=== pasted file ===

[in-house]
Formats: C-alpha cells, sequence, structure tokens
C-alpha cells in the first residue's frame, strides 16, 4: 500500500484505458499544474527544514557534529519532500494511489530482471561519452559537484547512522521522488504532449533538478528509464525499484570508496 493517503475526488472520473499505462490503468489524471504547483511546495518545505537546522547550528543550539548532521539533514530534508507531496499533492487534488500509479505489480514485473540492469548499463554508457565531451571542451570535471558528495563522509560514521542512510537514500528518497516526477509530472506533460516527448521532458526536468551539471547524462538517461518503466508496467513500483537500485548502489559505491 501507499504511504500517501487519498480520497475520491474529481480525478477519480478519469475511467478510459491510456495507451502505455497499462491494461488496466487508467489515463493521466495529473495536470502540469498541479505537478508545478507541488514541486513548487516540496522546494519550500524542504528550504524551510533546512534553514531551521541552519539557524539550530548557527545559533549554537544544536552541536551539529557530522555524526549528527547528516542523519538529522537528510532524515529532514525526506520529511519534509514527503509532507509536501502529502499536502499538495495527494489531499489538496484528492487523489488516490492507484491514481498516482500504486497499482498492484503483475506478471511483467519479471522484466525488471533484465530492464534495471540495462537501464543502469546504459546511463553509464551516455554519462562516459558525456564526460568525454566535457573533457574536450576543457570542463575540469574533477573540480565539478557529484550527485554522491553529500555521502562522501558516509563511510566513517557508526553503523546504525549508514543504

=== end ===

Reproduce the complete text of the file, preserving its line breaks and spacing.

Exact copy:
[in-house]
Formats: C-alpha cells, sequence, structure tokens
C-alpha cells in the first residue's frame, strides 16, 4: 500500500484505458499544474527544514557534529519532500494511489530482471561519452559537484547512522521522488504532449533538478528509464525499484570508496 493517503475526488472520473499505462490503468489524471504547483511546495518545505537546522547550528543550539548532521539533514530534508507531496499533492487534488500509479505489480514485473540492469548499463554508457565531451571542451570535471558528495563522509560514521542512510537514500528518497516526477509530472506533460516527448521532458526536468551539471547524462538517461518503466508496467513500483537500485548502489559505491 501507499504511504500517501487519498480520497475520491474529481480525478477519480478519469475511467478510459491510456495507451502505455497499462491494461488496466487508467489515463493521466495529473495536470502540469498541479505537478508545478507541488514541486513548487516540496522546494519550500524542504528550504524551510533546512534553514531551521541552519539557524539550530548557527545559533549554537544544536552541536551539529557530522555524526549528527547528516542523519538529522537528510532524515529532514525526506520529511519534509514527503509532507509536501502529502499536502499538495495527494489531499489538496484528492487523489488516490492507484491514481498516482500504486497499482498492484503483475506478471511483467519479471522484466525488471533484465530492464534495471540495462537501464543502469546504459546511463553509464551516455554519462562516459558525456564526460568525454566535457573533457574536450576543457570542463575540469574533477573540480565539478557529484550527485554522491553529500555521502562522501558516509563511510566513517557508526553503523546504525549508514543504